Eventually (and after some helpful advice from Paul at Gazelle Australia) I bought a Gazelle Aristo from Huw. By the time I’d ridden the 10km home, I was very happy with my purchase. Six months and two cities later, I’m still happy.
I was trying to explain the user experience to Gina, and the best (poor) analogy I could think of was to say: Imagine that you had an iPhone once, but then for some unspecified reason switched to lesser phones for 20 years, and that one day you picked up an iPhone again, but in 20 years it had been improved so that it now not only had the characteristics you originally liked, but was vastly improved by various enhancements during the intervening period.
The Gazelle I bought has 8 gears (my Scott bike had 21. Or was it 24?) For the technically minded, it’s a Shimano nexus hub. It has mudguards as standard (on my Scott bike, the bike shop used cable-ties (something that always bothered me) to fit mudguards as an “optional extra”. It has a rack as standard (optional extra on the Scott). The bell is built in to the left handlebar, so you can ring it without moving your hand (optional extra on Scott). It has automatic lights (lights of any sort were an optional extra on the Scott). It has a chain guard and coat guard, so that you don’t have to do something really dorky with your trouser legs.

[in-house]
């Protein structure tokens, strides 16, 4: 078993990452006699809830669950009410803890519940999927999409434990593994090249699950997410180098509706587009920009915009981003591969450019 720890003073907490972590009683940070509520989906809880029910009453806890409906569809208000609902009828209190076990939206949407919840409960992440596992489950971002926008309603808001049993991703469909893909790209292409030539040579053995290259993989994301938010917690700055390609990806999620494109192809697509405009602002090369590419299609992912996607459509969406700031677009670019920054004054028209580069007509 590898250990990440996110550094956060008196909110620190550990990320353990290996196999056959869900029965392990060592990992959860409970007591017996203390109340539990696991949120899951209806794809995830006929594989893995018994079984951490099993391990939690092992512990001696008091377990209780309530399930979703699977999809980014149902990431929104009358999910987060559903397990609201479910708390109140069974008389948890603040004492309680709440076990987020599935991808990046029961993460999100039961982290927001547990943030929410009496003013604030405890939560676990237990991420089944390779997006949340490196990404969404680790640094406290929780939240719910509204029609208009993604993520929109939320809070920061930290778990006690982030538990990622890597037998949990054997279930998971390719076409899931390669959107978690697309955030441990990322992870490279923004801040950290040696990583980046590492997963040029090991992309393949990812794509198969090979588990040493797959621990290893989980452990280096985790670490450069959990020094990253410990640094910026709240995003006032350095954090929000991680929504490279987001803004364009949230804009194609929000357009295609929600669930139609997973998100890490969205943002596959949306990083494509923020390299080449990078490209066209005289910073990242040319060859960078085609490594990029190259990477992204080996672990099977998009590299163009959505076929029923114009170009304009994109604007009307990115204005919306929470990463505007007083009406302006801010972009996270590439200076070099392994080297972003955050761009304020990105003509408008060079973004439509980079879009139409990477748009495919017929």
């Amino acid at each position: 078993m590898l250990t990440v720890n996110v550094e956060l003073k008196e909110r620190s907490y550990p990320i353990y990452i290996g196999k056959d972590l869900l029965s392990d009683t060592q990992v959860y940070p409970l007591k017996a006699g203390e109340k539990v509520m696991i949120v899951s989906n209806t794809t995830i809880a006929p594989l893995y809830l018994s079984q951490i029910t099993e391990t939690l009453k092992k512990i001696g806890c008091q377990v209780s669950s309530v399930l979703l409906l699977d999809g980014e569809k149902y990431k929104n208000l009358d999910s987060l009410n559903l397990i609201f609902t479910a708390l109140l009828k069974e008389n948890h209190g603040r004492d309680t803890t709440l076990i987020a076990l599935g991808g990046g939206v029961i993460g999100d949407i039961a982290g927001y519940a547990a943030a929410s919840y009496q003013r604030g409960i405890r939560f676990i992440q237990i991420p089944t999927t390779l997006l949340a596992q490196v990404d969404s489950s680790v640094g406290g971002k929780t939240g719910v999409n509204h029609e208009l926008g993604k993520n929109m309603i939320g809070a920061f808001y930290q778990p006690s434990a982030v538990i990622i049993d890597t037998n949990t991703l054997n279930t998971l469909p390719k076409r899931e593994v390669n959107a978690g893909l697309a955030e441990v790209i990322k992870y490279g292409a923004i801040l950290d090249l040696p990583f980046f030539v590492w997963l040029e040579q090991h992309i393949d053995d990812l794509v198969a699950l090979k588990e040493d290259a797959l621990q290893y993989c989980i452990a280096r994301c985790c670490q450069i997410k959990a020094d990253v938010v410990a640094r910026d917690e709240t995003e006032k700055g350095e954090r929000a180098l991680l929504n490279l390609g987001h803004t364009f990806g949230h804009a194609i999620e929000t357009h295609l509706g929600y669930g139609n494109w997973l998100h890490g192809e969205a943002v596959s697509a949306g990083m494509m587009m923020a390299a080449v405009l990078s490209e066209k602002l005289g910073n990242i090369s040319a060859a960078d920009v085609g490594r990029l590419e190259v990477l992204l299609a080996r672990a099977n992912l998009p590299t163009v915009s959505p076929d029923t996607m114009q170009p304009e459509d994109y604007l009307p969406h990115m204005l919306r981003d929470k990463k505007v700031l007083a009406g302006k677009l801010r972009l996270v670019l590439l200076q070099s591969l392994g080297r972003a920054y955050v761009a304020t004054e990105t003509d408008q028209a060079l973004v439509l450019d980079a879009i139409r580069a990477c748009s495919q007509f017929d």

It also has a built-in lock. If you are old enough, you may remember when bikes that had these locks as standard – they would stop the rear wheel from moving. The Gazelle is a fairly high-tech version, with an (optional!) chain that integrates with the lock. The built-in lock is great – I generally park right at the door of wherever I want to be, and only use the chain if I’m in a neighbourhood where the bike might be a target for thievery.